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The Fundamentals of a Last Will and Testament

4 min read

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By Thomas Rosen

A last will and testament ensures that your financial wishes are carried out after you die. It is also important if you leave behind minor or disabled children.

One of the basic components of any well-rounded estate plan is a will, sometimes referred to as a “last will and testament.” A will is arguably the most important document that individuals should leave behind after death. Without it, a person is said to die intestate and the distribution of property and other provisions are determined under state law — not based on what the decedent wanted.

Types of Wills

The main purpose of a will is to determine how your property will be distributed when you die; this is known as a simple will. Wills can be more complex depending upon the purpose of the will beyond asset distribution. For example, a pour-over will is a type of will that leaves assets in the estate to a pre-existing trust (sometimes called a revocable living trust) that was created during the lifetime of the decedent. This type of will is generally chosen when the testator wishes to provide protection from properties and assets being seized by a beneficiary’s creditors or considered as assets during a beneficiary’s divorce.

Some wills call for the creation of a trust upon the death of the testator; this is known as a testamentary trust. Some people choose this type of will because a beneficiary is not responsible enough to handle the assets and the testator wants to have the oversight of a trust for the beneficiary’s own sake. An estate planner or competent attorney can help you decide if a simple will suffices in your situation or if you need a more complicated directive.

What Else Can a Will Do?

Beyond determining who gets what when you die, a will can also help you achieve several other goals for your estate upon your passing. Some of these include:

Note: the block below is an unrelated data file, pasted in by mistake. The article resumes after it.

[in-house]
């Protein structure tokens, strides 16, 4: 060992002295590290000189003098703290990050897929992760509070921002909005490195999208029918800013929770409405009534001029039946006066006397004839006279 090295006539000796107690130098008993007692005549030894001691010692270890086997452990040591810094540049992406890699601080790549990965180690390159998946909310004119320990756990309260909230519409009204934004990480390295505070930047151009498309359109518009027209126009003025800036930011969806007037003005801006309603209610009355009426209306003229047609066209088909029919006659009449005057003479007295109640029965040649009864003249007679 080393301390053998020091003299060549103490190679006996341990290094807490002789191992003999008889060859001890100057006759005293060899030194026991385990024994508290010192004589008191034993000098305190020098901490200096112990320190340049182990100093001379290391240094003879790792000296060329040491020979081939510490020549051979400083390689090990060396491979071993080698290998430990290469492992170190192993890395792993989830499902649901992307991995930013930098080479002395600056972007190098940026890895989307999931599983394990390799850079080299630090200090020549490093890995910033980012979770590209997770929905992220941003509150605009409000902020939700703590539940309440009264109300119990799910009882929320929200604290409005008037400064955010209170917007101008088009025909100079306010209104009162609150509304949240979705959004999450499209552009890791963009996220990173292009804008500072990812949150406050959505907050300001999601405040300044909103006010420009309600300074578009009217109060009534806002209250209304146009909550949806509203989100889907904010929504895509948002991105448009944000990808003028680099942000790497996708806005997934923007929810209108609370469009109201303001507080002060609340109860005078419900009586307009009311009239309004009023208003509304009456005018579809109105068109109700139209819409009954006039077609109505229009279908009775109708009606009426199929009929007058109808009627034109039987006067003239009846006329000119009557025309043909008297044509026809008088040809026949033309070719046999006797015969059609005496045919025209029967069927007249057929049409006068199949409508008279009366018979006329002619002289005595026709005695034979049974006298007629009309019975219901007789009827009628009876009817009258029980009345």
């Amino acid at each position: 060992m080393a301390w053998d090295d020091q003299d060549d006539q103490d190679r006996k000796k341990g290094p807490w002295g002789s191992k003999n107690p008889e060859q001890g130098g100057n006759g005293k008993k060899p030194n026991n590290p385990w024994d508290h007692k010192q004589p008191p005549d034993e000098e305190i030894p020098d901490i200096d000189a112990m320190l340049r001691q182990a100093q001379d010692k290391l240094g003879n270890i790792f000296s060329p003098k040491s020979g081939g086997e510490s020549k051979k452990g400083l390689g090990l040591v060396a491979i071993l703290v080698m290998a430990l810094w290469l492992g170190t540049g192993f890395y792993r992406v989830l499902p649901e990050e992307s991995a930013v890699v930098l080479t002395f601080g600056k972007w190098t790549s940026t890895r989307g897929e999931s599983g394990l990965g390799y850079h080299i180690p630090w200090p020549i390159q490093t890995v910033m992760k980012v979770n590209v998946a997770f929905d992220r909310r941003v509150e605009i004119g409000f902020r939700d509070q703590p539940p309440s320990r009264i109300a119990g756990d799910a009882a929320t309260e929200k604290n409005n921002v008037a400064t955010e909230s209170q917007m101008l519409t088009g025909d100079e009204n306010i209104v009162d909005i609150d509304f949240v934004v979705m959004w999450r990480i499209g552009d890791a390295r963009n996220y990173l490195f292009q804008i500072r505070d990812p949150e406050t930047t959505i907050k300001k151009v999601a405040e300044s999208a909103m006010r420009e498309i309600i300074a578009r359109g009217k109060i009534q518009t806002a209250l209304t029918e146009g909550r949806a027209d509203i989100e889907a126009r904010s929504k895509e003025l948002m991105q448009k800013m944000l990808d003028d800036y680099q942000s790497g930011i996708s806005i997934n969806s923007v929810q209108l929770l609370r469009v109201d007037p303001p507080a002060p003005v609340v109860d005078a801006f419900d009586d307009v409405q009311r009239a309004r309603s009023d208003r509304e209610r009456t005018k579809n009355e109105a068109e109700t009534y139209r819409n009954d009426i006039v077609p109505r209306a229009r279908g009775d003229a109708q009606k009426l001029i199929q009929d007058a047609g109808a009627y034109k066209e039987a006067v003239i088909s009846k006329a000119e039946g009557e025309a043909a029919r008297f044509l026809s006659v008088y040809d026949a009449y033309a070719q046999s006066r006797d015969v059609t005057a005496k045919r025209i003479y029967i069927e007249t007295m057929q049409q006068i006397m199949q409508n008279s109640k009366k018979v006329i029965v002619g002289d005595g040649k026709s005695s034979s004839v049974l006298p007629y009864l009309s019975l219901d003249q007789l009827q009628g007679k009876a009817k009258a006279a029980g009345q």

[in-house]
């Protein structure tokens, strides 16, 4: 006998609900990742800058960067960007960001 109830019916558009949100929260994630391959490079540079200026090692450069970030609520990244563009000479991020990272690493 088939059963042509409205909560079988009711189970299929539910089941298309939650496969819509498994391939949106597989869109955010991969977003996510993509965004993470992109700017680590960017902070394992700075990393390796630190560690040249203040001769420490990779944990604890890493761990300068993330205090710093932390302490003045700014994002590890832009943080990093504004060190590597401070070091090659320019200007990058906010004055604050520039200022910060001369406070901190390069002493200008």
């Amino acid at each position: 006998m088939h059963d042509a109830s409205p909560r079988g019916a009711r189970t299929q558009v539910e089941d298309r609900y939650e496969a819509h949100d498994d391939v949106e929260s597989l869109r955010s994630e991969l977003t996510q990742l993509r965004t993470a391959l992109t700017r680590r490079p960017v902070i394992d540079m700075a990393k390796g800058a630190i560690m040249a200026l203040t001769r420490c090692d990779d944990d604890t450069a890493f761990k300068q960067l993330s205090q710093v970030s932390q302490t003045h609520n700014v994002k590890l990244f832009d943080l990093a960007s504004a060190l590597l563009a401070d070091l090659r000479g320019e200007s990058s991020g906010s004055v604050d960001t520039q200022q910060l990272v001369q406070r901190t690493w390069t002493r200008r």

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What Makes a Will Legally Binding?

A will must be signed before witnesses, the formalities of which vary between states. In some states, the will and its signatures must be notarized by a notary public. This is called a self-proving will, and it requires no testimony or other proof to be admitted to a probate court. Any amendments to a will, known as codicils, should be likewise notarized.

Keep in mind that witnesses to your will should be so-called “disinterested witnesses.” This type of witness is not a beneficiary and does not stand to profit from the execution of your estate in any way. Having witnesses also sign an affidavit attesting to the authenticity of their signatures can help speed up the probate process for your estate.

Can a Will Be Changed?

You can update a will at any time should your wishes or circumstances change. The version of the will that matters is the most recent one that has been validated by notary signature or whatever process is used in your state. All other wills prior to the most recent will are deemed null and void. It is good practice to update or at least review your will from time to time and especially during monumental life moments, such as when a beneficiary dies, you get divorced, you have a baby or you gain assets that are not mentioned specifically in your existing will.

Does Everyone Need a Will?

Some people misguidedly believe that because they don’t own a lot of assets, they don’t need a will. The truth is that anyone who has children or has assets at all should create a will if they care about their wishes being honored post-death. Even if you don’t have a lot of property to leave behind, having a will in place will prevent any headaches for your survivors if you were to pass away.

Tip: Don’t wait to create a will. Set aside some time as soon as possible to contact a lawyer and get started.


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Dying Intestate

While it is difficult for most folks to think about dying, the truth is that dying intestate with no will means that your wishes are not considered when your estate is distributed. A probate court steps in, taking responsibility for asset division based on state guidelines, which vary widely and may be based on whether you have children, your marital status and what type of assets you own. This can make things tough for surviving family members who may not get the same care and treatment in your absence that they enjoyed while you were alive. Getting a last will and testament drawn up and in force is important to the estate planning process to ensure that your hard-earned assets are handed down to your choice of beneficiary and that other wishes for your loved ones are carried out.

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Thomas Rosen



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